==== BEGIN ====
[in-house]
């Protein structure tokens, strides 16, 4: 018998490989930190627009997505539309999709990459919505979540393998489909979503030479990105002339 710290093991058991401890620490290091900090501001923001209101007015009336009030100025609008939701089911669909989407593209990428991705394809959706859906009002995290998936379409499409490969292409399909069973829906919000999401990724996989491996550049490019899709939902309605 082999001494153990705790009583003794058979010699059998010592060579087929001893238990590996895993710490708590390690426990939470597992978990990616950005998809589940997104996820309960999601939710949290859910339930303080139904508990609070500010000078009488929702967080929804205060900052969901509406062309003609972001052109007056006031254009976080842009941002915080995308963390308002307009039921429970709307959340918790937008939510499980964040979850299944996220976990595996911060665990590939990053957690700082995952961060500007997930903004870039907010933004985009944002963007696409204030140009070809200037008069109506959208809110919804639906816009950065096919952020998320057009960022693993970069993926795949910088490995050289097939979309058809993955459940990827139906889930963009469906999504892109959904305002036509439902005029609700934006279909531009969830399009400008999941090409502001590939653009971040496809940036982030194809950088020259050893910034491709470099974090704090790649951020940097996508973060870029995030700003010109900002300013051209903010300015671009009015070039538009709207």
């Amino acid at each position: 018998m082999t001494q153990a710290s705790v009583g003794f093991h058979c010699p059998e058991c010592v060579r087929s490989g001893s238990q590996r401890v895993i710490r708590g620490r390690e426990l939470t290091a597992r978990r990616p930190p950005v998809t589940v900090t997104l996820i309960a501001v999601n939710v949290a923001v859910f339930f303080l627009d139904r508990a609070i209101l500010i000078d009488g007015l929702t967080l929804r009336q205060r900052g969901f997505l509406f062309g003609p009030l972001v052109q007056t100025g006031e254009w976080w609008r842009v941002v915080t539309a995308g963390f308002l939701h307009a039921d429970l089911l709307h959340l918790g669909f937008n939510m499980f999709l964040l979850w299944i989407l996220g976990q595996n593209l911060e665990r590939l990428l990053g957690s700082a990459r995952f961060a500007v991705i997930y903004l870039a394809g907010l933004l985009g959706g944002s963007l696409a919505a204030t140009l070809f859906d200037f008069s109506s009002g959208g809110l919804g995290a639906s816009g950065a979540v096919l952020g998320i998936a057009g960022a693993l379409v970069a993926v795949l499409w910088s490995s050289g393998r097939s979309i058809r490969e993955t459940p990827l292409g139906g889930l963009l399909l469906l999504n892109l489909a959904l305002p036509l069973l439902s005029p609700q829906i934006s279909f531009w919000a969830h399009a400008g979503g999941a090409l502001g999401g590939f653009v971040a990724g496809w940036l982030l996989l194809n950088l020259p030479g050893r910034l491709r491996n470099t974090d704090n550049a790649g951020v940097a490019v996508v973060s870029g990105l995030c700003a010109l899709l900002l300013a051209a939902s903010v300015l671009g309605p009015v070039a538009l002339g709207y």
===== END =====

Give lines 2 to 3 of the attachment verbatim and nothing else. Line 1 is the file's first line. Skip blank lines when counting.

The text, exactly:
């Protein structure tokens, strides 16, 4: 018998490989930190627009997505539309999709990459919505979540393998489909979503030479990105002339 710290093991058991401890620490290091900090501001923001209101007015009336009030100025609008939701089911669909989407593209990428991705394809959706859906009002995290998936379409499409490969292409399909069973829906919000999401990724996989491996550049490019899709939902309605 082999001494153990705790009583003794058979010699059998010592060579087929001893238990590996895993710490708590390690426990939470597992978990990616950005998809589940997104996820309960999601939710949290859910339930303080139904508990609070500010000078009488929702967080929804205060900052969901509406062309003609972001052109007056006031254009976080842009941002915080995308963390308002307009039921429970709307959340918790937008939510499980964040979850299944996220976990595996911060665990590939990053957690700082995952961060500007997930903004870039907010933004985009944002963007696409204030140009070809200037008069109506959208809110919804639906816009950065096919952020998320057009960022693993970069993926795949910088490995050289097939979309058809993955459940990827139906889930963009469906999504892109959904305002036509439902005029609700934006279909531009969830399009400008999941090409502001590939653009971040496809940036982030194809950088020259050893910034491709470099974090704090790649951020940097996508973060870029995030700003010109900002300013051209903010300015671009009015070039538009709207």
């Amino acid at each position: 018998m082999t001494q153990a710290s705790v009583g003794f093991h058979c010699p059998e058991c010592v060579r087929s490989g001893s238990q590996r401890v895993i710490r708590g620490r390690e426990l939470t290091a597992r978990r990616p930190p950005v998809t589940v900090t997104l996820i309960a501001v999601n939710v949290a923001v859910f339930f303080l627009d139904r508990a609070i209101l500010i000078d009488g007015l929702t967080l929804r009336q205060r900052g969901f997505l509406f062309g003609p009030l972001v052109q007056t100025g006031e254009w976080w609008r842009v941002v915080t539309a995308g963390f308002l939701h307009a039921d429970l089911l709307h959340l918790g669909f937008n939510m499980f999709l964040l979850w299944i989407l996220g976990q595996n593209l911060e665990r590939l990428l990053g957690s700082a990459r995952f961060a500007v991705i997930y903004l870039a394809g907010l933004l985009g959706g944002s963007l696409a919505a204030t140009l070809f859906d200037f008069s109506s009002g959208g809110l919804g995290a639906s816009g950065a979540v096919l952020g998320i998936a057009g960022a693993l379409v970069a993926v795949l499409w910088s490995s050289g393998r097939s979309i058809r490969e993955t459940p990827l292409g139906g889930l963009l399909l469906l999504n892109l489909a959904l305002p036509l069973l439902s005029p609700q829906i934006s279909f531009w919000a969830h399009a400008g979503g999941a090409l502001g999401g590939f653009v971040a990724g496809w940036l982030l996989l194809n950088l020259p030479g050893r910034l491709r491996n470099t974090d704090n550049a790649g951020v940097a490019v996508v973060s870029g990105l995030c700003a010109l899709l900002l300013a051209a939902s903010v300015l671009g309605p009015v070039a538009l002339g709207y």